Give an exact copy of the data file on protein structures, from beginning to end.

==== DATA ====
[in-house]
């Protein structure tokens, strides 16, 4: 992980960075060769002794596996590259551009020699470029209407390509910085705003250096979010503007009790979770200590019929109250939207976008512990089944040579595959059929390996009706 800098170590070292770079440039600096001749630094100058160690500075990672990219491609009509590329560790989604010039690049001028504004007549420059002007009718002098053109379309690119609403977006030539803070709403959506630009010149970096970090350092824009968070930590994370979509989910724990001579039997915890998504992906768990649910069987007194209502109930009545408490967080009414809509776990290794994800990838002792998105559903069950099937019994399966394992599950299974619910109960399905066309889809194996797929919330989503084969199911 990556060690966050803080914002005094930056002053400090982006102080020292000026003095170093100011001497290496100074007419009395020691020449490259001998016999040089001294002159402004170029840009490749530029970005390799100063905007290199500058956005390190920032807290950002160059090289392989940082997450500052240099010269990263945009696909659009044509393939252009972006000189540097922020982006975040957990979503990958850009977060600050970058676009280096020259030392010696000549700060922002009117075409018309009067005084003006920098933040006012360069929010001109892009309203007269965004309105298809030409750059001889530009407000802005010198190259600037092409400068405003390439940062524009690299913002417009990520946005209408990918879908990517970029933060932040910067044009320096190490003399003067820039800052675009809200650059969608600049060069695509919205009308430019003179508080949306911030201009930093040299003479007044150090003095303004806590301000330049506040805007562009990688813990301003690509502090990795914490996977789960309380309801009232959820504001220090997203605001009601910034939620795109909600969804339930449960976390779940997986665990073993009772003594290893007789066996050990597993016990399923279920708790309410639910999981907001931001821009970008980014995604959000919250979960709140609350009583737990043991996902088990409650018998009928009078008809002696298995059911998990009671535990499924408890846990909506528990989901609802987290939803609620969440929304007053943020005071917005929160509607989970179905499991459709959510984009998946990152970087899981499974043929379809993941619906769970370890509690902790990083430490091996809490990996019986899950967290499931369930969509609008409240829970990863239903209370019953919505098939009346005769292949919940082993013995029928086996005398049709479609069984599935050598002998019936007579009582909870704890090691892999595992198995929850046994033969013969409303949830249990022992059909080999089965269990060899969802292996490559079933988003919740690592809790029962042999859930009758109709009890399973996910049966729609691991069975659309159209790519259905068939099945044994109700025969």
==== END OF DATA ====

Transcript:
[in-house]
């Protein structure tokens, strides 16, 4: 992980960075060769002794596996590259551009020699470029209407390509910085705003250096979010503007009790979770200590019929109250939207976008512990089944040579595959059929390996009706 800098170590070292770079440039600096001749630094100058160690500075990672990219491609009509590329560790989604010039690049001028504004007549420059002007009718002098053109379309690119609403977006030539803070709403959506630009010149970096970090350092824009968070930590994370979509989910724990001579039997915890998504992906768990649910069987007194209502109930009545408490967080009414809509776990290794994800990838002792998105559903069950099937019994399966394992599950299974619910109960399905066309889809194996797929919330989503084969199911 990556060690966050803080914002005094930056002053400090982006102080020292000026003095170093100011001497290496100074007419009395020691020449490259001998016999040089001294002159402004170029840009490749530029970005390799100063905007290199500058956005390190920032807290950002160059090289392989940082997450500052240099010269990263945009696909659009044509393939252009972006000189540097922020982006975040957990979503990958850009977060600050970058676009280096020259030392010696000549700060922002009117075409018309009067005084003006920098933040006012360069929010001109892009309203007269965004309105298809030409750059001889530009407000802005010198190259600037092409400068405003390439940062524009690299913002417009990520946005209408990918879908990517970029933060932040910067044009320096190490003399003067820039800052675009809200650059969608600049060069695509919205009308430019003179508080949306911030201009930093040299003479007044150090003095303004806590301000330049506040805007562009990688813990301003690509502090990795914490996977789960309380309801009232959820504001220090997203605001009601910034939620795109909600969804339930449960976390779940997986665990073993009772003594290893007789066996050990597993016990399923279920708790309410639910999981907001931001821009970008980014995604959000919250979960709140609350009583737990043991996902088990409650018998009928009078008809002696298995059911998990009671535990499924408890846990909506528990989901609802987290939803609620969440929304007053943020005071917005929160509607989970179905499991459709959510984009998946990152970087899981499974043929379809993941619906769970370890509690902790990083430490091996809490990996019986899950967290499931369930969509609008409240829970990863239903209370019953919505098939009346005769292949919940082993013995029928086996005398049709479609069984599935050598002998019936007579009582909870704890090691892999595992198995929850046994033969013969409303949830249990022992059909080999089965269990060899969802292996490559079933988003919740690592809790029962042999859930009758109709009890399973996910049966729609691991069975659309159209790519259905068939099945044994109700025969």